"Counteracting the Eagles' Wide Nine Front"
The Philadelphia Eagles' wide-nine defensive front gave the Cleveland Browns fits during their Week 3 preseason matchup. How, if at all, can the Browns counteract the fierce challenge posed by the Eagles' pass rush?
It isn't even that the Eagles incorporate intricate blitz packages into their defense that makes them so difficult to scheme against. Sure they will blitz, but the Eagles prefer to rush four while keeping their preferred nickel and dime back looks sitting back in coverage.
Successful rushing teams against the Eagles have exploited this and gouged them by effective play calling on the ground.
Breaking down the Eagles' wide nine techniques
Defensive ends Jason Babin and Trent Cole lineup to extremes in their nine techniques, which place them a foot outside the tight end's outside shoulder. On the "weak side" of the offensive formation, in single tight end sets, the end lines up an additional extra foot outside the offensive tackle.
This extra space gives them the ability to lineup in a more capable stance which in turn allows them to build speed and power to propel themselves under the pads of the offensive tackles. Tackles and tight ends are pushed into the pocket, collapsing it, from the speed and power built from their technique.
Additionally, the wide nine technique allows for the Eagles' secondary to jump routes because the quarterback is forced to often times telegraph his target by throwing quickly, before he prefers to, to his primary target.
Brandon Weeden, constantly under pressure from the edges, struggled with this in the preseason and ended up 9-of-20 passing in limited first-half action. He fumbled twice.
Mitchell Schwartz and Joe Thomas have clear size advantages over both Cole and Babin. That advantage is minimalized by the speed and power created by their stances.
It showed in the team's preseason matchup.
The Browns's offensive line was overmatched and Brandon Weeden was stripped twice due to pressure in the backfield. The starters also surrendered three sacks. Many people have become concerned about their ability to deal with this challenge.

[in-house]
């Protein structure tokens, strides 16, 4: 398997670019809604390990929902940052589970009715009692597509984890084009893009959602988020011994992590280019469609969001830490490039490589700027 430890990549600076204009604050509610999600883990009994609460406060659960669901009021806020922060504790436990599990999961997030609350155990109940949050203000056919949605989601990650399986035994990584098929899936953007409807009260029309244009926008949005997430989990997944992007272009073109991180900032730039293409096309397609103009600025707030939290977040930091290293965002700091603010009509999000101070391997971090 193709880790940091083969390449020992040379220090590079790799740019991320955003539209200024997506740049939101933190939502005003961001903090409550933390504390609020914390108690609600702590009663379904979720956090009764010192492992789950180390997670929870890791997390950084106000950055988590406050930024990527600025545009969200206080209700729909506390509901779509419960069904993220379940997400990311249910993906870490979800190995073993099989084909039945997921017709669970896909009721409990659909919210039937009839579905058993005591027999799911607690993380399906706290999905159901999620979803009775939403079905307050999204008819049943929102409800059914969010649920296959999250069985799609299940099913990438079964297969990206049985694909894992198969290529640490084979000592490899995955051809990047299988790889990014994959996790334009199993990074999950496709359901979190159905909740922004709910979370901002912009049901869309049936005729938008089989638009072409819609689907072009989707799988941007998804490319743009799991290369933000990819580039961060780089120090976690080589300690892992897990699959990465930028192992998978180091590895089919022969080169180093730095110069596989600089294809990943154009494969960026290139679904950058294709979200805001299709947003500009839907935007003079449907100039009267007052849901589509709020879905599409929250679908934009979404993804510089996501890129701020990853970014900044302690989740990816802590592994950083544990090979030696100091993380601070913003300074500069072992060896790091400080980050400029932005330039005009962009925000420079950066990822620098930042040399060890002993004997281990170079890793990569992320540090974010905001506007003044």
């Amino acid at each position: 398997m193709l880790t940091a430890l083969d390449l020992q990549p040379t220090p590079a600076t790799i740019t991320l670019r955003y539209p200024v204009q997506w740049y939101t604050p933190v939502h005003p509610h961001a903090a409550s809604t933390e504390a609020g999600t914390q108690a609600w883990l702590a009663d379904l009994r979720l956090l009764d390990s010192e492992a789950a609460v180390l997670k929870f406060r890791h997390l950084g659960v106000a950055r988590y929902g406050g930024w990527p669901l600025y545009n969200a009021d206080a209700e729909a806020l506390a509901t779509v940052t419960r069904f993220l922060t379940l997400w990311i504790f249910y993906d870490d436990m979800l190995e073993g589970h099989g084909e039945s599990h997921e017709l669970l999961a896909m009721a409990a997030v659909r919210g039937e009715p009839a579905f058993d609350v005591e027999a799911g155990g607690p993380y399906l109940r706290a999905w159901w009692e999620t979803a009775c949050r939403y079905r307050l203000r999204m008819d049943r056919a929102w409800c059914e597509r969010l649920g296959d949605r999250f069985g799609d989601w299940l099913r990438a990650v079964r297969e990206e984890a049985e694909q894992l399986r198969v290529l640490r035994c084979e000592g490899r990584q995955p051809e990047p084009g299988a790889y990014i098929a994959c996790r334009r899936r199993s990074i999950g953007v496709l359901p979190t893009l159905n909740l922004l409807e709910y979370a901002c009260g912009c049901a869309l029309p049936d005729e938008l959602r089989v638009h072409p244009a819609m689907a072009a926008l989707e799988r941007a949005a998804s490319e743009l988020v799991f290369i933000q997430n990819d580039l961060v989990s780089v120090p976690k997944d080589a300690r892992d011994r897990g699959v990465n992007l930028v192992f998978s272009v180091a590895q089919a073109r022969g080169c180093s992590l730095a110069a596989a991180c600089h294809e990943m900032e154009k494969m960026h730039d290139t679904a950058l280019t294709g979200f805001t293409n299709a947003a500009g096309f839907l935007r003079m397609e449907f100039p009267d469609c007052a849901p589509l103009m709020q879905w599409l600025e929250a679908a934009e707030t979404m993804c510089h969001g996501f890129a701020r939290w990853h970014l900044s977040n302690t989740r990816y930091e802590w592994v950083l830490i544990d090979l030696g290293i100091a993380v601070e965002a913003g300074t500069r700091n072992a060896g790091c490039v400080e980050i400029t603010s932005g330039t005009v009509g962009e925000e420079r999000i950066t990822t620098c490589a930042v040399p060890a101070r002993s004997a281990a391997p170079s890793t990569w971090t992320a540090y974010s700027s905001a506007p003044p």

Joe Thomas addressed those concerns on August 27th.
"‘When we play them again in a couple weeks, we're going to have the benefit of game-planning and custom-tailoring our offense to how we want to attack their defense,' said five-time Pro Bowl left tackle Joe Thomas. ‘I expect a much better performance.'"
Both Thomas and Schwartz surrendered sacks in the preseason matchup. Eagles' left defensive end Jason Babin did not play.
Counteracting the wide-nine
In order to counteract this scheme, the Browns need to be more creative than they were in their preseason matchup. They will, undoubtedly, break out a more complex offense than the vanilla version they displayed for the Eagles a mere two weeks ago.
Pat Shurmur and Brad Childress will need to use unpredictable play calling that incorporates draw plays in passing situations in order to take advantage of the aggressiveness of the Eagles' ends.
Screen plays to Trent Richardson and trap running plays where the tight end or tackles chip the wide nine ends will also open up holes on off-tackle and counter plays.
Delayed "chip and run" routes into the flats by the Browns' tight ends will also help them to take advantage of this scheme.
The key is to take advantage of the pursuit and aggressiveness of Babin and Cole while putting the team into favorable down-and-distance situations. Frequently, the Browns found themselves in second and third and long dilemmas, setting themselves up for the fury of the Eagles wide nine.
The best defense, in this case, is a good offense.
Counteracting the wide nine can best be done by successful offensive execution to set up shorter "to go" situations.
Mike Hoag, Jr. is a contributor to the Orange and Brown Report and a featured breaking news writer as well as a Cleveland Browns and NFL analyst at Bleacher Report. He's also a sports writer and talk show intern at 620 WDAE in Tampa, FL. Follow him on Twitter @BigHoagowski